The 2008 PC Builder's Bible

Benchmarking is the first thing you should do once you’ve finished assembling your PC, smoothed out the wrinkles in the operating system, and installed up-to-date drivers for all your components. If you drink beer, then at least make benchmarking the second thing you do once you’re finished, because it tells you whether or not you’ve got a stable system (if your system is prone to overheating, for example, it’ll likely do so during a benchmark test); it lets you know if a component is wildly underperforming (a signal of hardware or driver problems); and it gives you the feedback you need to tweak system settings in games for the best framerate with the least compromise in visual quality.

There are two ways to benchmark: use a framerate display utility such as Fraps (trial version available at to log your framerates as you play, or use the built-in benchmarks available in many games. The Fraps method is fi ne, and we often use it to see whether or not minor graphics-settings tweaks are doing me any good. But the built-in benchmarks are generally more reliable, as they max out the action and throw in every in-game effect in order to gauge your system’s performance during game sequences that are the most resource intensive; after all, it doesn’t do you much good if you know that you’re getting a smooth 72 frames per second while crossing a glade if that figure drops to an excruciating 10 or 12 during battle sequences. Fail! Don’t forget to run benchmarks frequently as a kind of routine physical for your gaming rig, to make sure that bad drivers, malware, or hardware problems aren’t bringing your system down.

3DMark06 is what’s known as a synthetic benchmark, meaning it was created exclusively for the purposes of benchmarking and is designed to test a broad range of your hardware’s capabilities. While this means that 3DMark06 isn’t a perfect indicator of how well actual games will run (with multiple characters and action that frequently speeds up and slows down), it is a good metric of your system’s overall power that you can compare against scores online or PC Gamer review systems.

You can download a free trial version of 3DMark06 (currently at build 1.1.0) at Install, launch the application, and click on the Run 3DMark06 button to the left. You don’t have access to any options unless you purchase the full version, but the default test at 1280x1024 is what we run anyway. Kick back, watch some pretty sequences, and when it’s finished, you can compare your results with others by clicking on “Review your results online.”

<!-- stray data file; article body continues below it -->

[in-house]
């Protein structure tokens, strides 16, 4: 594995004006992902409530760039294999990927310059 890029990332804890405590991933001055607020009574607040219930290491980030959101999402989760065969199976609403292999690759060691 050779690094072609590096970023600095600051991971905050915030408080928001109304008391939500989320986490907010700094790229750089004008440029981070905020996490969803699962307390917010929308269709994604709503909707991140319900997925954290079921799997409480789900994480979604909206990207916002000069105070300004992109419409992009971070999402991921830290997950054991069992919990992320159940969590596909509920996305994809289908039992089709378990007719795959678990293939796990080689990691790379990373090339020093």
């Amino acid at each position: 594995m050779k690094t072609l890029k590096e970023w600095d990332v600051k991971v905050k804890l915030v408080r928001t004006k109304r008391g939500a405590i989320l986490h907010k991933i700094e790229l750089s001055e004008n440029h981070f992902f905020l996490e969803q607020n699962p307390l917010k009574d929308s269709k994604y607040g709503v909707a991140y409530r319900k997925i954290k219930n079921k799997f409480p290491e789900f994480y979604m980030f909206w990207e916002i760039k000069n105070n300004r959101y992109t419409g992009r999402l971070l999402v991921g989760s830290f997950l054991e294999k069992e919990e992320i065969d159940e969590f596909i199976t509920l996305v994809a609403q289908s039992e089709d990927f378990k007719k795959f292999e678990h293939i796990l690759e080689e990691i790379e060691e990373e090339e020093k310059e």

Many games can push high-end gaming systems to their limits. Only Crysis can make them cry in public as they grovel for mercy. But with the built-in benchmarking tools and some judicious tweaking, we managed to get an average of 58 frames per second out of Crysis, at 1600x1200 resolution, from our DIY system. That was with all graphics settings on Medium and full-screen antialiasing turned off, but as you can see in the screenshot to the right, it still looks fantastic, and it runs smoothly even during intense action sequences. Dropping the resolution to 1280x1024 allows us to crank up the settings to High and still enjoy a silky 38 frames per second!

You’ll find a benchmark that targets your CPU (Benchmark_CPU.bat) and another that targets your graphics subsystem (Benchmark_GPU.bat) in the Bin32 folder of your Crysis installation. Double-clicking on either of them starts the benchmark (which loops four times and displays an average frames per second at the end). If the framerate is too choppy, launch Crysis and lower the resolution and the graphics-quality settings, or turn off full-screen antialiasing, and then run the benchmark again.

Launch the game, log in, click on Options, select the Graphics tab, and then click on Performance Test.

Launch the game, click on Options, then Graphics, and then click on Run Benchmark. Note the Advanced tab at the top of the screen, where the advanced graphics settings can be found—it’s easy to miss.

The benchmark built into Half-Life 2: Episode One requires you to “record” a bit of gameplay that the benchmarking system then runs to measure framerates. But you might try running Fraps instead, or better yet, download the easy-to-use and free HL:E1 benchmarking utility from HardwareOC at You must already own a copy of HL:E1 and you need to have launched it at least once before using the Hardware OC benchmark. Keep in mind that games downloaded through Steam update themselves automatically, which may affect benchmark comparisons in the future.

14 easy tips to keep your rig running fast
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